CM . . .
. Volume XIV Number 12 . . . .February 8, 2008
Ethan Kirby is an angry and volatile 16-year-old. When the police catch Ethan and a friend having some after-hours fun in an amusement park near the boys' group home, Ethan is bitten by a police dog. Coincidentally, Holly, one of the ambulance attendants, knew Ethan's mother. Holly takes a personal interest in Ethan's case and convinces his social worker and the police to let him off the standard punishment for the 'break and enter,' 'mischief,' etc. charges he has just incurred. In exchange, Ethan must agree to spend a total of 48 hours on ambulance duty with Holly and her partner. Although he does not want to discuss his mother with Holly, Ethan agrees to the ambulance duty.
When Holly's "beat" turns out to be his old neighbourhood, "the notorious Downtown Eastside," Ethan is practically paralyzed at times by memories – nightmares – from the past. The streets around Main and Hastings – 'Pain and Wastings' – are full of "drugs and prostitutes and poverty and violence." The ambulance calls that Ethan attends over four 12-hour shifts continue to stir up disturbing memories. Between shifts, the reader is introduced to Ethan's house-mates. Other than Harvir – his 'partner in crime' currently serving time in 'juvie' for the amusement park break-in – Ethan doesn't usually have much to do with the group home youths; however, drug-addicted Kelly expresses interest in working as a paramedic and manages to get Ethan talking a little about his experiences. Over the course of Ethan's 48 hours with the ambulance, we learn – amongst other things – that his mother was a drug addict, a prostitute, and murdered when Ethan was six. By the end of his last shift, Ethan is ready to talk with Holly about his mother and her death. He is finally able to address his feelings of loss, pain, and fear. One gets the sense that, having dealt with his past, Ethan will be able to face the future with a lot more maturity and self-control. Author Carrie Mac's latest addition to Orca's 'hi-lo' "Soundings" series is a compelling read. In Pain & Wastings, Mac, herself a paramedic, has created a fast-moving and convincing plot. While cogently viewed from Ethan's perspective, his occasionally gruesome ambulance calls include intriguing, realistic detail. And Ethan comes across as a completely credible character. Although easily governed by his own hurt and anger, his decent and generous side is evident early in the story, as per the following passage.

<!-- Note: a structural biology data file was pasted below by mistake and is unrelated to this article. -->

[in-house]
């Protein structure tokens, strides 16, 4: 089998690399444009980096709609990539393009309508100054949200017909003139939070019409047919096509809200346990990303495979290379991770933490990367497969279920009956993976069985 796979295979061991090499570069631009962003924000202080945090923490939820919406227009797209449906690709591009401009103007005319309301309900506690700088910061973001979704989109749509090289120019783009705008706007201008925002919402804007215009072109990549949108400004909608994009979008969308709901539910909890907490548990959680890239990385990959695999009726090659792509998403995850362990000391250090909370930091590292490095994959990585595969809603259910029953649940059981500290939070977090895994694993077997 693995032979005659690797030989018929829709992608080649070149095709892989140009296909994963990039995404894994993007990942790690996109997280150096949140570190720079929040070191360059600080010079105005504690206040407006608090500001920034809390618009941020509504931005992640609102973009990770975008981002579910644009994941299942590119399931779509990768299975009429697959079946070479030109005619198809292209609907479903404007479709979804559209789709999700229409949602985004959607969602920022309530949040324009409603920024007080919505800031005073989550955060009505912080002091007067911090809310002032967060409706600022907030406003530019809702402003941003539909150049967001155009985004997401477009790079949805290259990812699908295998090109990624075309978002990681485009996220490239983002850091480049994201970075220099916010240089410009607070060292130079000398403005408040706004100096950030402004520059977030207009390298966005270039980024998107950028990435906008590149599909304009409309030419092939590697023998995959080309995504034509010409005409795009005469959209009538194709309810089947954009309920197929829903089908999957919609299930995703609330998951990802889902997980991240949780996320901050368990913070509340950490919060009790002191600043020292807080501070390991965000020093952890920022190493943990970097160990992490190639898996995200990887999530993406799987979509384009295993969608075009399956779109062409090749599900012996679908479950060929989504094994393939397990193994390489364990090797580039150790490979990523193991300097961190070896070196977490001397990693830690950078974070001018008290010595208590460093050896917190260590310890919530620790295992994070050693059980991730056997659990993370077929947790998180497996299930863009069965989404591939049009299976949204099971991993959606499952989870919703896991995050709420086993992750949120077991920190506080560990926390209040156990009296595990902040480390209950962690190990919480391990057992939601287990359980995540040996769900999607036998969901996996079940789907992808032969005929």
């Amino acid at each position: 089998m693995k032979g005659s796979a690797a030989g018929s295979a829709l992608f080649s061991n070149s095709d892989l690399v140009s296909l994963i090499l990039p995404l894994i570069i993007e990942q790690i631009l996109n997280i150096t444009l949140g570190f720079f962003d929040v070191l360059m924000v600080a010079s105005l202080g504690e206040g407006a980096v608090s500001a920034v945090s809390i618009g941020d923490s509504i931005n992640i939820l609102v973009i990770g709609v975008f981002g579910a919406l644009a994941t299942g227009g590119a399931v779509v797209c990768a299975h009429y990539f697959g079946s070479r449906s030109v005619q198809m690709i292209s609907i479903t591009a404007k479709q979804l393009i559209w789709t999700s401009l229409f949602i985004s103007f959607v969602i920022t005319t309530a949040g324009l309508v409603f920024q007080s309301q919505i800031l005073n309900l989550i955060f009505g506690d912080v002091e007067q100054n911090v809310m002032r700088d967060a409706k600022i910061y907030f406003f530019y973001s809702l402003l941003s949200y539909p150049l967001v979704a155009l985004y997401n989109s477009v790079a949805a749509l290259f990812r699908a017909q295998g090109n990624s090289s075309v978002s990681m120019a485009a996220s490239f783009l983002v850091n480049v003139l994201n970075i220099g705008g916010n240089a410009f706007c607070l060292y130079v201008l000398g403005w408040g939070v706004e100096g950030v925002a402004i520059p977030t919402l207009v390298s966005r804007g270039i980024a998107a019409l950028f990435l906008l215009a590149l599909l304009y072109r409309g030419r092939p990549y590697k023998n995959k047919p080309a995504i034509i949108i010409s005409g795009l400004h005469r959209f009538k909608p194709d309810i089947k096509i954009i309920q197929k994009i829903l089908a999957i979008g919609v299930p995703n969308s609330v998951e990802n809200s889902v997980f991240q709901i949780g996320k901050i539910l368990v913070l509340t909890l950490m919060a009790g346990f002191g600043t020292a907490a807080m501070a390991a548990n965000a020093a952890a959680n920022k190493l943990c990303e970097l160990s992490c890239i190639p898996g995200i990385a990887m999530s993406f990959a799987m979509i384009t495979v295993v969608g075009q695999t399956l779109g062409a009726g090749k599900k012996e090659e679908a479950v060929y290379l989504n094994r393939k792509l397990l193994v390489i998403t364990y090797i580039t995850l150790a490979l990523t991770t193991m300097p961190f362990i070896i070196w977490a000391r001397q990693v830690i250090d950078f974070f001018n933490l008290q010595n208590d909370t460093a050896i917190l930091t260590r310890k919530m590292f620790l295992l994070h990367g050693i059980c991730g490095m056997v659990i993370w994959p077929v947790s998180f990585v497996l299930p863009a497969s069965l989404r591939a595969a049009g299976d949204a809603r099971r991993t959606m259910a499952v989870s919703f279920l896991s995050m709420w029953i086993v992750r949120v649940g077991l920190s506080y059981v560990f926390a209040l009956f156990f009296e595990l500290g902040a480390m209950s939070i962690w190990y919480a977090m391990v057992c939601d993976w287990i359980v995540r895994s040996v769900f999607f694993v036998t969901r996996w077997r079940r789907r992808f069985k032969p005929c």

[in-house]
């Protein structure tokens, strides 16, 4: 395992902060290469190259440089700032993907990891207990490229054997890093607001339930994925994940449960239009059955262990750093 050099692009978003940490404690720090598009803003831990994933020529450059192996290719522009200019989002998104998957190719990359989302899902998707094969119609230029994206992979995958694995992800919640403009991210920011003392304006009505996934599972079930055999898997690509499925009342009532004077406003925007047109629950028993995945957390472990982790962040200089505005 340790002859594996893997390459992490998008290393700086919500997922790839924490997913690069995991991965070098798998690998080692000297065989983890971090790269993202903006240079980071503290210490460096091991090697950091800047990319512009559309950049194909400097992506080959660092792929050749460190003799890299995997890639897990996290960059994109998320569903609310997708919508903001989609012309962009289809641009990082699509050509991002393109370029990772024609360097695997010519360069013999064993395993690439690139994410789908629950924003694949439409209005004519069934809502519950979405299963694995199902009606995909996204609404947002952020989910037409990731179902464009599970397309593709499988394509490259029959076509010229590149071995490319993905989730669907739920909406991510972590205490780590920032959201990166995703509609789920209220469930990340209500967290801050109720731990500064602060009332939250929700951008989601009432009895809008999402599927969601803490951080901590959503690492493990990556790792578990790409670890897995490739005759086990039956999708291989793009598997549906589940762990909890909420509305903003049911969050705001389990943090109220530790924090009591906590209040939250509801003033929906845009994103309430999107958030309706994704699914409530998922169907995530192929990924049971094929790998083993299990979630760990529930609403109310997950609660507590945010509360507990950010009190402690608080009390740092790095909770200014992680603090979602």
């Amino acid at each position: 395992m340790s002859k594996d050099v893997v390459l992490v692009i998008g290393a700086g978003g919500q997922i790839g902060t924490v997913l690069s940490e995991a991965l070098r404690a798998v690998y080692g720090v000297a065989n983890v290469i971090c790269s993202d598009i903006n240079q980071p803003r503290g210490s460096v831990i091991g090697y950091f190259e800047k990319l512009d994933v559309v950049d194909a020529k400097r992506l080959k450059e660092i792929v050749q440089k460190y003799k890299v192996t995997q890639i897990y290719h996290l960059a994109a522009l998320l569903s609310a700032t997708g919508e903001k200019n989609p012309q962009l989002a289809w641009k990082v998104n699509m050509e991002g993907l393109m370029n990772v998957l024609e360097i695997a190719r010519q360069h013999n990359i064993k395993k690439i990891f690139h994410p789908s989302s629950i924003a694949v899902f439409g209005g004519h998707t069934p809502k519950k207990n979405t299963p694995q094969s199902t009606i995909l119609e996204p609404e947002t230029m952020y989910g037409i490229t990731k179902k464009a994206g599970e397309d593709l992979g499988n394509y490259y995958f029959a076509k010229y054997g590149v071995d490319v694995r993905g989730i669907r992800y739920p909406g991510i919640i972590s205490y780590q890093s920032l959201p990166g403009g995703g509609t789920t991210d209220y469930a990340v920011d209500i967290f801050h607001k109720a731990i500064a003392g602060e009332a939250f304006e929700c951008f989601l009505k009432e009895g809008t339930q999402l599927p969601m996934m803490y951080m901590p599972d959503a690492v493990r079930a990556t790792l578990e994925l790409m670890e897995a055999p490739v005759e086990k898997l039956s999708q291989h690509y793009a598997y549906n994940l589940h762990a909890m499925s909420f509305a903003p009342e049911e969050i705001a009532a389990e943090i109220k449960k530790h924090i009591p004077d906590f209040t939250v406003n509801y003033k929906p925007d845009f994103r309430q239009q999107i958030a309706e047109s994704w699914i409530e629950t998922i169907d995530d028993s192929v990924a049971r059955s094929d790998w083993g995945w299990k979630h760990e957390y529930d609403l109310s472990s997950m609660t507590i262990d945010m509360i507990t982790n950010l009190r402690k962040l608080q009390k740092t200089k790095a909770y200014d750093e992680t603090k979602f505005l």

Ethan becomes an even more sympathetic character as his past is gradually revealed through flashbacks and his own musings. Secondary characters are also well drawn, especially given the limitations of the 'hi-lo' format. At the story's realistic yet satisfying conclusion, it looks as though there could even be hope for Kelly. It wasn't until some time after finishing the book that I realized how easily I had been persuaded to suspend credibility regarding the events surrounding Ethan's experience when his mother died – further testament to Mac's captivating main character and excellently-paced plot.
Karen Rankin is a Toronto, ON, writer and teacher.
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